The number of high-school graduates who enroll in college — which peaked at 70.1% in 2009 — has been in a steady decline over the past few years, according to The New York Times.
This statistic is compiled by the U.S. Bureau of Labour Statistics, which releases a yearly report about the number of high-school graduates who are enrolled in college the following fall.
In 2013, 65.9% of that year’s graduates were in college by October, down from 66.2% in 2012.
“Falling college enrollment indicates that upward mobility may become more difficult for working-class and disadvantaged high school graduates … It’s another part of the long-term scarring process of the Great Recession that has been partly hidden,” Heidi Shierholz, an economist with the Economic Policy Institute in Washington, told The Times.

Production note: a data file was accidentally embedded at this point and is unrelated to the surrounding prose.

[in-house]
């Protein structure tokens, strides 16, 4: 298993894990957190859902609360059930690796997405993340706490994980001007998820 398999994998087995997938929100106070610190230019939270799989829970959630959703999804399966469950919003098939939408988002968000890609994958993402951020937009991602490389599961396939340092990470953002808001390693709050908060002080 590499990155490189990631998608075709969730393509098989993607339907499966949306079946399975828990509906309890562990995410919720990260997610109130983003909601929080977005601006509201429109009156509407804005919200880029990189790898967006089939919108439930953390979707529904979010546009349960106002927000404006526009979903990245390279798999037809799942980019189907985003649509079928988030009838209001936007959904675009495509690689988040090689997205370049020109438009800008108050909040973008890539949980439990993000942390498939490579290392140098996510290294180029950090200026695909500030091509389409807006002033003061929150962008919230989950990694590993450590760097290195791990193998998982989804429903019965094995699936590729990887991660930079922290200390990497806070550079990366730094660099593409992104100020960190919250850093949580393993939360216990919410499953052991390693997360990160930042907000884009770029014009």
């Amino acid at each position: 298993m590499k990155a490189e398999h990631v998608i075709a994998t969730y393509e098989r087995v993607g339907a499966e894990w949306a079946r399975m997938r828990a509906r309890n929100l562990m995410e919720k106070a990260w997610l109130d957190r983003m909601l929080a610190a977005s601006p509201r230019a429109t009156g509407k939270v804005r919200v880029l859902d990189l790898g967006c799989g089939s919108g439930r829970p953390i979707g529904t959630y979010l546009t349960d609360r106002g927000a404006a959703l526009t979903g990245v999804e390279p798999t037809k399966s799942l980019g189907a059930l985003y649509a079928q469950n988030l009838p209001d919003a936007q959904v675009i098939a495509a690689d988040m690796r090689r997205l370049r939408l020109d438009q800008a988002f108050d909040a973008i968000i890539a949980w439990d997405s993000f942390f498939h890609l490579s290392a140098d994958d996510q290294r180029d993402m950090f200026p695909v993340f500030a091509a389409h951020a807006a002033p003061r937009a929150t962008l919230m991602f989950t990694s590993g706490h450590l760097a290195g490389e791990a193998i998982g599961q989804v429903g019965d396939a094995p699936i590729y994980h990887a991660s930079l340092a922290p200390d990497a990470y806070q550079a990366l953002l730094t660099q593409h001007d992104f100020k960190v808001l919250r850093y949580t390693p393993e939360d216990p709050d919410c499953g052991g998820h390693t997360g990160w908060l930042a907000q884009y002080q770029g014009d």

The percentages of high-school graduates in college annually over the past five years show a sizable overall decline since the 2009 peak:
The Times also highlights some encouraging statistics, noting “that 51% of the high school graduates who did not go on to college had jobs by October, and that 74% were in the labour force, meaning they either were employed or were looking for work.” Both of these percentages were up from the year before.
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